Oris Complicates Things: The New Artix GT Chrono and Atelier Regulator


Oris is a brand that, for whatever reason, we seem to have not talked about enough here on worn&wound. Their line, which range from picture perfect pilot’s models to serious divers to elegant dress watches, not only have unique and memorable designs, they maintain a relatively achievable price-point. That is to say, they aren’t watches you buy on whim, ranging in the $800 to $3,000 range, but they are not in the realm of watches you only dream about. Considering their slogan, “Real Watches for Real People”, they seem to have a brand philosophy we find agreeable. Anyway, they recently announced the release of two new and very interesting additions to their vast line of mechanical watches.

First, there is the über sporty Artix GT Chronograph. Often, I find racing and car inspired watches take a wrong turn into ostentation by bringing too many elements of vehicles into their design. Well, that is far from the case with the Artix GT. This 44mm Valjoux 7750 powered chrono has the stripped down styling of a concept car with too much power under the hood. It’s sharp, austere and downright mean looking. The GT features an all black dial, black ceramic bezel with a rubberized edge, nickel-plated hands and a brushed stainless body, making for an aggressive and contemporary design. Offsetting the monochromatic slickness are two restrained instances of red: a triangle marking 60/0 on the bezel and the readout of the linear retrograde seconds dial.

Yes, linear retrograde seconds dial. This subtle feature takes this stealthy chronograph from cool to downright lust worthy as it has taken a fairly common movement and added something unique that you wont find elsewhere. Furthermore, it is in details like this where you see the philosophy and value of the brand shine through. So, basically, at 9, instead of the standards small seconds dial, there is a small line that fills in red as the minute passes. When it hits 60, it snaps back to zero and starts over, hence retrograde. Despite being a unique detail, this creates a more symmetrical dial, with the majority of visual weight running down the center. This adds to the overall streamlined design and reduces distraction from the chronograph function.

Secondly is the addition of a new regulator model to their Atelier line. The 40.5mm polished stainless watch has a pleasant contrast between sporty elegance and vintage dress. Featuring a strong case design, clear indexes, applied triangular steel markers (giving it that 60’s appeal) and lumed hands, which offset the delicately guilloched silver dial. The looks of this watch, despite the regulator complication and guilloche dial, manage to lack pretention and have an everyday quality. That is to say, the design of this watch is very versatile and would compliment a suit or a pair of well-worn jeans.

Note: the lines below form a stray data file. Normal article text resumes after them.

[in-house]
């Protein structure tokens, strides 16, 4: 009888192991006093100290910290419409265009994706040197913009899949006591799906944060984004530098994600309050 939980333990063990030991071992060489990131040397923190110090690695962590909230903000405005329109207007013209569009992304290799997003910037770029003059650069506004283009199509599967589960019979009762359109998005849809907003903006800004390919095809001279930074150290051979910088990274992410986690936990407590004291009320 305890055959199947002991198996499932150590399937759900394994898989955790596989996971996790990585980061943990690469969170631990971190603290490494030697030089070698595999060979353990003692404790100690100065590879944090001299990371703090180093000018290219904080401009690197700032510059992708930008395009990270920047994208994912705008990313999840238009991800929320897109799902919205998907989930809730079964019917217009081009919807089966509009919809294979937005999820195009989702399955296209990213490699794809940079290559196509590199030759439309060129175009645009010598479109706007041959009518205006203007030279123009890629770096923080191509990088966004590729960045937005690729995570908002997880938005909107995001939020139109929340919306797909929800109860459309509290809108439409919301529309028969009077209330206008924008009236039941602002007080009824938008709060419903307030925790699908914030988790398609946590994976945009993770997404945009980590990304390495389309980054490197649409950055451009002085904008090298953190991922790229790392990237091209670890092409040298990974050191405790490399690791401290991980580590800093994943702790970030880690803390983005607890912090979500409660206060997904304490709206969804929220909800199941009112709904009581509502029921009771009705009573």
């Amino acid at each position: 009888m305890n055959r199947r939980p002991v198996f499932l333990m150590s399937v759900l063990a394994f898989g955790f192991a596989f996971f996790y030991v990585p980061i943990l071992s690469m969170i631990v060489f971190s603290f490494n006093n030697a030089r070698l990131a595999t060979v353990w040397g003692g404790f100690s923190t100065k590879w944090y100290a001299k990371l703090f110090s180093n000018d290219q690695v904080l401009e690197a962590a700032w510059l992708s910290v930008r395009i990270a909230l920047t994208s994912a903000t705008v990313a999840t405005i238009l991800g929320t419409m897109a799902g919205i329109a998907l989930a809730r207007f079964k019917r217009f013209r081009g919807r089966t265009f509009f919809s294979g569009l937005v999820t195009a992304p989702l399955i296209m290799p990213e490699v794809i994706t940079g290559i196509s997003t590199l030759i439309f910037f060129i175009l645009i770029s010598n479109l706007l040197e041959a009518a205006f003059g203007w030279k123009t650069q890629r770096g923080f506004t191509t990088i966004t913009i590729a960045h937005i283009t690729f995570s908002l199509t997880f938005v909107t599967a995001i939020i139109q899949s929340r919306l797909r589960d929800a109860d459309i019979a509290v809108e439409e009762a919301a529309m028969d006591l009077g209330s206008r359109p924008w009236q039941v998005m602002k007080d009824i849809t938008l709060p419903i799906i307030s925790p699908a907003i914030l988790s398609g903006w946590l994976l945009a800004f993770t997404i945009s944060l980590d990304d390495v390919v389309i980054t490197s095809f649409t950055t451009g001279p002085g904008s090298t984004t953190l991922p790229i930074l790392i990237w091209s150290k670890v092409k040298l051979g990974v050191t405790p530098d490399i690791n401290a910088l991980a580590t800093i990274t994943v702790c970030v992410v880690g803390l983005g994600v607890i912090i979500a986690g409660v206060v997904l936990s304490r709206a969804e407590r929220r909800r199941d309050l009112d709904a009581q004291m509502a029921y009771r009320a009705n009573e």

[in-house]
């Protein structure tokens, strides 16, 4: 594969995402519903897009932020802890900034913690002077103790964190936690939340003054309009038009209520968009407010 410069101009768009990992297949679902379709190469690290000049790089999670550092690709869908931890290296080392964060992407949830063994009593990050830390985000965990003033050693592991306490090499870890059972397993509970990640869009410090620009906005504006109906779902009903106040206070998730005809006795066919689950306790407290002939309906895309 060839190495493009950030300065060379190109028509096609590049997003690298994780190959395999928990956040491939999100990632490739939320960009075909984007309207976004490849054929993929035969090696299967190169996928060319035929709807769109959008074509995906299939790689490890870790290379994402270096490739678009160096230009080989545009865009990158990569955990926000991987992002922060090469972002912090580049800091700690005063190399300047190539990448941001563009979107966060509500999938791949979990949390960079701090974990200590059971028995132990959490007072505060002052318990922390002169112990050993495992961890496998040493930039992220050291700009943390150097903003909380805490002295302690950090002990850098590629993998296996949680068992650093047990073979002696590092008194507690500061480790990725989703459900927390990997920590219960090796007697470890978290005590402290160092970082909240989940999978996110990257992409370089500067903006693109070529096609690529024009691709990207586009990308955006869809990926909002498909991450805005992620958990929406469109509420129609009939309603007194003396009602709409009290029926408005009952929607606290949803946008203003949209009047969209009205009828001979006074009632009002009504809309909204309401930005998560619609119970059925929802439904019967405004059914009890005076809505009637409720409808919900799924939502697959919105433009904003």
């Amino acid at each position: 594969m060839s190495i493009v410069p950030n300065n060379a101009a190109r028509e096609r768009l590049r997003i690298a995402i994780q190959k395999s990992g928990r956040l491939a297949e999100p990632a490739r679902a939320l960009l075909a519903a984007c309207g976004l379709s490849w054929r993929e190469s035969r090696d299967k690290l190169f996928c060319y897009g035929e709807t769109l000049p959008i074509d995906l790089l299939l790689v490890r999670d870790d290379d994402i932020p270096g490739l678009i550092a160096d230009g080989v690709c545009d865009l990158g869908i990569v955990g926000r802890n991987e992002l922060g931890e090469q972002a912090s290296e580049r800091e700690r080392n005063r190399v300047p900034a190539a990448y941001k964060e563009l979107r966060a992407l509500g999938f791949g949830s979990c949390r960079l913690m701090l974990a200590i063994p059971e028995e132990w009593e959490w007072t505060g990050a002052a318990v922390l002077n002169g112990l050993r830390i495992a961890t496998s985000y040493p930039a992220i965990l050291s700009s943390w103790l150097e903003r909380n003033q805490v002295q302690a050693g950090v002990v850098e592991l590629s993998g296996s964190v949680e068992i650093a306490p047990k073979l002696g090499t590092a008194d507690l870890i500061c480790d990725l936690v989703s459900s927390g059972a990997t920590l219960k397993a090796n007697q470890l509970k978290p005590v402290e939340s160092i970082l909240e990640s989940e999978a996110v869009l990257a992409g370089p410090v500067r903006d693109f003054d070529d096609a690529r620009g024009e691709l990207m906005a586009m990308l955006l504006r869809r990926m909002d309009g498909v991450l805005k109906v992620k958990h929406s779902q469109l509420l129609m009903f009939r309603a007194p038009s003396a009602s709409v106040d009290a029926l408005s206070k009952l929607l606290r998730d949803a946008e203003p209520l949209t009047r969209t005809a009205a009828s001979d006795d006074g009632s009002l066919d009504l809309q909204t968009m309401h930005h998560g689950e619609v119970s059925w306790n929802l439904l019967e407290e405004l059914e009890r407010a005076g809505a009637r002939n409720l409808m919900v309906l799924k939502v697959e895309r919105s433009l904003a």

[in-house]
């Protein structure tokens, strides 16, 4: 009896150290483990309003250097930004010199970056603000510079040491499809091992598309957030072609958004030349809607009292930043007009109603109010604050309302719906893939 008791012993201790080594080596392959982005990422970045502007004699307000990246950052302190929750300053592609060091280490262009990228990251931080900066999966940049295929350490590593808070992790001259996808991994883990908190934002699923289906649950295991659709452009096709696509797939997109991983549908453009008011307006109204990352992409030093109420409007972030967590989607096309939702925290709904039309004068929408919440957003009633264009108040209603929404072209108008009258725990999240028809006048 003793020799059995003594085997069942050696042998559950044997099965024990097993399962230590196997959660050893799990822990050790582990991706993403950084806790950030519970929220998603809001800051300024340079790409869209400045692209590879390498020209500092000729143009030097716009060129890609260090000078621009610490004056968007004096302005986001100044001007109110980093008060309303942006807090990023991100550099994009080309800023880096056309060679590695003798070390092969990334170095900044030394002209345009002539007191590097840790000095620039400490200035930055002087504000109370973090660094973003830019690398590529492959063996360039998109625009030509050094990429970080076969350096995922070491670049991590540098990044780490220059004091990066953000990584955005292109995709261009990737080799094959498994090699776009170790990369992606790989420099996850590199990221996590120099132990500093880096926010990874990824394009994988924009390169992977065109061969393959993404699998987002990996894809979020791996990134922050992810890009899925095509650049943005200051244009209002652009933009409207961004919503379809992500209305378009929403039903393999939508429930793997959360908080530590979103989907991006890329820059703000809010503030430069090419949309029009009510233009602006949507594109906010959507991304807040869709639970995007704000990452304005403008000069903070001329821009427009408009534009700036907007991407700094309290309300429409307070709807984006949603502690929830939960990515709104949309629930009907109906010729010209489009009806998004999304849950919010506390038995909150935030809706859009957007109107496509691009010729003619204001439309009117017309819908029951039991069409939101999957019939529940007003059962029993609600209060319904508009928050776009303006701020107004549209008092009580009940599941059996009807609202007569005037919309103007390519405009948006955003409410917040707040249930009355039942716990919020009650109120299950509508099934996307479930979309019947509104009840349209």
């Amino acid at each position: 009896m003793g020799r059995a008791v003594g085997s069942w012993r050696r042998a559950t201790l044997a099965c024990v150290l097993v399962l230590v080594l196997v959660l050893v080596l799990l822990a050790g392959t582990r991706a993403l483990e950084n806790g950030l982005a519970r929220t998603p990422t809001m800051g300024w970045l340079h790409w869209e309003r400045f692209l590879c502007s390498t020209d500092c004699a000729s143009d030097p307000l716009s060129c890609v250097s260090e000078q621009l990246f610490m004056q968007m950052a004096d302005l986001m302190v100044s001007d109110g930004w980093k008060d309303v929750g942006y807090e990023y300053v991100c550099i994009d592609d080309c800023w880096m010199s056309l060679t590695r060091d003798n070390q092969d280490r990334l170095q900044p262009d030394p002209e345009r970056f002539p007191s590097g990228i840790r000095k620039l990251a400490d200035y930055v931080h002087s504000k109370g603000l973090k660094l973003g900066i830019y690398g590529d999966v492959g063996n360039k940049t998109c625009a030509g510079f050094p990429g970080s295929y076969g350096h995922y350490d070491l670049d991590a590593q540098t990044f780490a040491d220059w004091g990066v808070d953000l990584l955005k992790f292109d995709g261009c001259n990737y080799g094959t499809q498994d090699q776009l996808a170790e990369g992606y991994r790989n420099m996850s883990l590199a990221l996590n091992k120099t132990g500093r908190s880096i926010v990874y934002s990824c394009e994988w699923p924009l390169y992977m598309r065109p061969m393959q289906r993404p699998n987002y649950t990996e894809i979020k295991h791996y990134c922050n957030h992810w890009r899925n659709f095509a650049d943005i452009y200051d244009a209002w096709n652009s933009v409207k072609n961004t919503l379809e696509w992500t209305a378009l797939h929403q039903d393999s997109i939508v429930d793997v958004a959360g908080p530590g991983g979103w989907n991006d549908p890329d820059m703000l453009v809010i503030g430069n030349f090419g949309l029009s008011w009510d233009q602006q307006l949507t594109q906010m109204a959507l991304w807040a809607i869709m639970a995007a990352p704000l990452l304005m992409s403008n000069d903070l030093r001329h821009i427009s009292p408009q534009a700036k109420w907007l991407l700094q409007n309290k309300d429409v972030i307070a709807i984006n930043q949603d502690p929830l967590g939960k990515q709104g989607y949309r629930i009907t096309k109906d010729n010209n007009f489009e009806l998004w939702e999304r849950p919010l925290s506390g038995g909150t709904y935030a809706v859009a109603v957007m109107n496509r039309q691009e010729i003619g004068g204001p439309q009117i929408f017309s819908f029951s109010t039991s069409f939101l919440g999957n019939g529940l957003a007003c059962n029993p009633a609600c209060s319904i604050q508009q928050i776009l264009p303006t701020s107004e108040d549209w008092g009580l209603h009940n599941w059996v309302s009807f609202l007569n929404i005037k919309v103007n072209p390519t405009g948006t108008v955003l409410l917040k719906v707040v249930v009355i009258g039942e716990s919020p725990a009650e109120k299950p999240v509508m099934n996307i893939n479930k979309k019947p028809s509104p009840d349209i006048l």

The watch is powered by an Oris Cal. 749 automatic regulator movement, which has a Selitta 220 as a base. I happen to be a devote fan of regulators as I find the added sub-dials visually appealing and the decentralized hours create a very easy to read at-a-glance dial. The horizontal arrangement, from 3 to 9, of the dials is somewhat atypical for a regulator, setting the Atelier apart from others in the category. Regardless, for a watch this style, which has clear 60’s trappings, the regulator complication is very unexpected and undoubtedly works very well. The watch also features a domed sapphire crystal and sapphire display case back, so you can see the signature red Oris rotor.

Clearly Oris is maintaining a high level of design, both mechanically and aesthetically with these new offerings. I can’t help but be excited by a brand with the level of exposure, distribution and history that they have that still takes risks on their designs. No word on the specific pricing of these two watches, but given their respective details I’d put them in the 2 – 3k range.

By Zach Weiss

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Zach is the Co-Founder and Executive Editor of Worn & Wound. Before diving headfirst into the world of watches, he spent his days as a product and graphic designer. Zach views watches as the perfect synergy of 2D and 3D design: the place where form, function, fashion and mechanical wonderment come together.
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